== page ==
I remember the winter of 2005/2006 like it was yesterday. It was the first winter after my first full season as a fly angler. After spending the previous year getting rejected by trout after trout– aside from a few lucky breaks, I was determined to be ready for any hatch I might encounter the next fishing season. After all, the reason that all those fish rejected my flies that first season had to be that they just weren’t the right fly, right? Suddenly, I had an insatiable thirst for more knowledge on all things relating to trout and their prey (a thirst that was never quite quenched, which eventually led to this website).
I read every book and website I could get my hands on, and they all confirmed my suspicions; I wasn’t using the right fly, or the fly I was using didn’t look close enough to the natural. Almost all of the fly fishing literature I was feeding myself told me that I had to identify what the fish were eating, match its size/shape/color as close as possible, and I’d be all set.
During the next few years I kept learning, and I progressively caught more and more fish. Then I started to suspect I was still missing something. Something BIG. I couldn’t quite put my finger on it, but I knew there was another factor in fly presentation that was just as important, if not more so, than size/shape/color. A fourth dimension in a parallel universe that would take me from average to awesome. But I couldn’t put my finger on it.
The answer came another year or so later, and completely changed the way I fish and the fly patterns I keep in my fly boxes.
Action, behavior, presentation– whatever you want to call it– the missing link was how my fly pattern (above and beyond what the angler has control of during a drift) acted in the water. I realized that I didn’t have to tie individual legs, count the number of tails on my dries, or add eyeballs to my dry flies. I only had to make my flies act like the natural to the point where they made the fish think my fly was real food.
The changes I made to my fly patterns were fairly subtle for the most part. I began tweaking standard proportions. I found ways to make my dries float lower in the film, substituted materials to add subtle movement, etc. This all led to one of my proudest accomplishments as a fly tier, “parafoam hackle.” Cause if my dry flies were going to float lower in the film– and as a result, absorb more water, faster– I had to figure out a way to make them stay there longer before sinking. I hate floatant.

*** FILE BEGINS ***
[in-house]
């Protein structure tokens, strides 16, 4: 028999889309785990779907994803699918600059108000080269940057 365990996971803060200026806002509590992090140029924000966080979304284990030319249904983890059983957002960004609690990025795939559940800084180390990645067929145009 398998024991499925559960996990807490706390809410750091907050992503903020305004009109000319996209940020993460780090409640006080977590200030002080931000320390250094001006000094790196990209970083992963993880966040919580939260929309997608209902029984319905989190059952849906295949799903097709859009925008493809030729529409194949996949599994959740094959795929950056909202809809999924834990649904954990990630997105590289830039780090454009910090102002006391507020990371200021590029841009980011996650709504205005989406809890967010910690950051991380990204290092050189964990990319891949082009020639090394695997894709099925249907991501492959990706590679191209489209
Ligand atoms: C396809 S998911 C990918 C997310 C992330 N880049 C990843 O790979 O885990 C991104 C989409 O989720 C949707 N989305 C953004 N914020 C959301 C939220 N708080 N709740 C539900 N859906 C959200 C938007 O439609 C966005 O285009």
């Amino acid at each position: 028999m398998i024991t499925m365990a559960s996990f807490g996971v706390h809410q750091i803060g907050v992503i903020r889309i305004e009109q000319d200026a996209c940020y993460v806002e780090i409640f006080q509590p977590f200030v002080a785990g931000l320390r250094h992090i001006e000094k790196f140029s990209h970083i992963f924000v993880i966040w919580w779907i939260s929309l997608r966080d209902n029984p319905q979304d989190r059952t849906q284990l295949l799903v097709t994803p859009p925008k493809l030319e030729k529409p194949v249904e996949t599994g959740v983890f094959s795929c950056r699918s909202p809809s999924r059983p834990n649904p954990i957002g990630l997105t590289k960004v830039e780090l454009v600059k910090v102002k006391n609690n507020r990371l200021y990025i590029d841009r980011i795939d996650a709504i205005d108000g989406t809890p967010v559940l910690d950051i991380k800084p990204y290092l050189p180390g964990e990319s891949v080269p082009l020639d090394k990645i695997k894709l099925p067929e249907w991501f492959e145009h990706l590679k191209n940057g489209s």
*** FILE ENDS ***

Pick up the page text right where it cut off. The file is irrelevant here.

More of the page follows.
To wrap this up and get on with the book review, I’ve been catching more and more fish, since, and have more fun fishing. Then a week or so ago, I ran across a new book title while cruising Amazon, What Trout Want: The Educated Trout and Other Myths, by Bob Wyatt. Intrigued, I read the description and reviews and immediately ordered a copy. The book landed in my mailbox earlier this week and I haven’t been able to put it down since.
Wyatt takes some of the most sacred and embedded principles in fly fishing for trout and reaffirms to fly anglers what many have been thinking all along, you’re making this stuff way harder than it needs to be by looking at it from the wrong angle. I felt like I should be taking notes as I read– and I probably will the second time through– as what he says really makes sense. The author takes the mysticism out of hatch matching, and stresses the importance of fly behavior.
And he backs it up with real science from research on the water and off. My kind of guy.
According to Wyatt, trout aren’t selective. Aside from reproduction, their whole life revolves around eating and avoiding predators. All you have to do as an angler is make sure they actually see your fly, and after they do, not give them a reason to reject it. Wyatt goes into the real reasons trout reject your fly and how to avoid presenting them those reasons in the first place.
This book is a real confidence builder and a welcome contradiction to popular fly fishing culture we haven’t seen in book form for quite some time, and its about time.